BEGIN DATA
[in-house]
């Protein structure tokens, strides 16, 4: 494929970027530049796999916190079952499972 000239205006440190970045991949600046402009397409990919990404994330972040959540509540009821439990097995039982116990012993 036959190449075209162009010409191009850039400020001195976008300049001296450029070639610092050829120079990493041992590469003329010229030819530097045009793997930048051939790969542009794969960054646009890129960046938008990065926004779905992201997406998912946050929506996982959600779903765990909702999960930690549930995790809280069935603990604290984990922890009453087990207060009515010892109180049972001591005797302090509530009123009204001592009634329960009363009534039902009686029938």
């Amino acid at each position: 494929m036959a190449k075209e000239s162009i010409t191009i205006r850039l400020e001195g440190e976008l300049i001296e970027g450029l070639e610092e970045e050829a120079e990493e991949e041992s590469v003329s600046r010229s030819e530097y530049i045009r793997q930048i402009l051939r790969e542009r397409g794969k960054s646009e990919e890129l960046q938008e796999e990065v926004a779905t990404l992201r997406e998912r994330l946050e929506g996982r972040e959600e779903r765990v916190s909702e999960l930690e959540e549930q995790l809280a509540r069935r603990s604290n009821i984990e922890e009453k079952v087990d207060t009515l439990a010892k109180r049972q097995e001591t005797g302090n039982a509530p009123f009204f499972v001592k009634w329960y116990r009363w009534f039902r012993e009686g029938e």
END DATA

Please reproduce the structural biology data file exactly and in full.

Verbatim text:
[in-house]
């Protein structure tokens, strides 16, 4: 494929970027530049796999916190079952499972 000239205006440190970045991949600046402009397409990919990404994330972040959540509540009821439990097995039982116990012993 036959190449075209162009010409191009850039400020001195976008300049001296450029070639610092050829120079990493041992590469003329010229030819530097045009793997930048051939790969542009794969960054646009890129960046938008990065926004779905992201997406998912946050929506996982959600779903765990909702999960930690549930995790809280069935603990604290984990922890009453087990207060009515010892109180049972001591005797302090509530009123009204001592009634329960009363009534039902009686029938």
């Amino acid at each position: 494929m036959a190449k075209e000239s162009i010409t191009i205006r850039l400020e001195g440190e976008l300049i001296e970027g450029l070639e610092e970045e050829a120079e990493e991949e041992s590469v003329s600046r010229s030819e530097y530049i045009r793997q930048i402009l051939r790969e542009r397409g794969k960054s646009e990919e890129l960046q938008e796999e990065v926004a779905t990404l992201r997406e998912r994330l946050e929506g996982r972040e959600e779903r765990v916190s909702e999960l930690e959540e549930q995790l809280a509540r069935r603990s604290n009821i984990e922890e009453k079952v087990d207060t009515l439990a010892k109180r049972q097995e001591t005797g302090n039982a509530p009123f009204f499972v001592k009634w329960y116990r009363w009534f039902r012993e009686g029938e």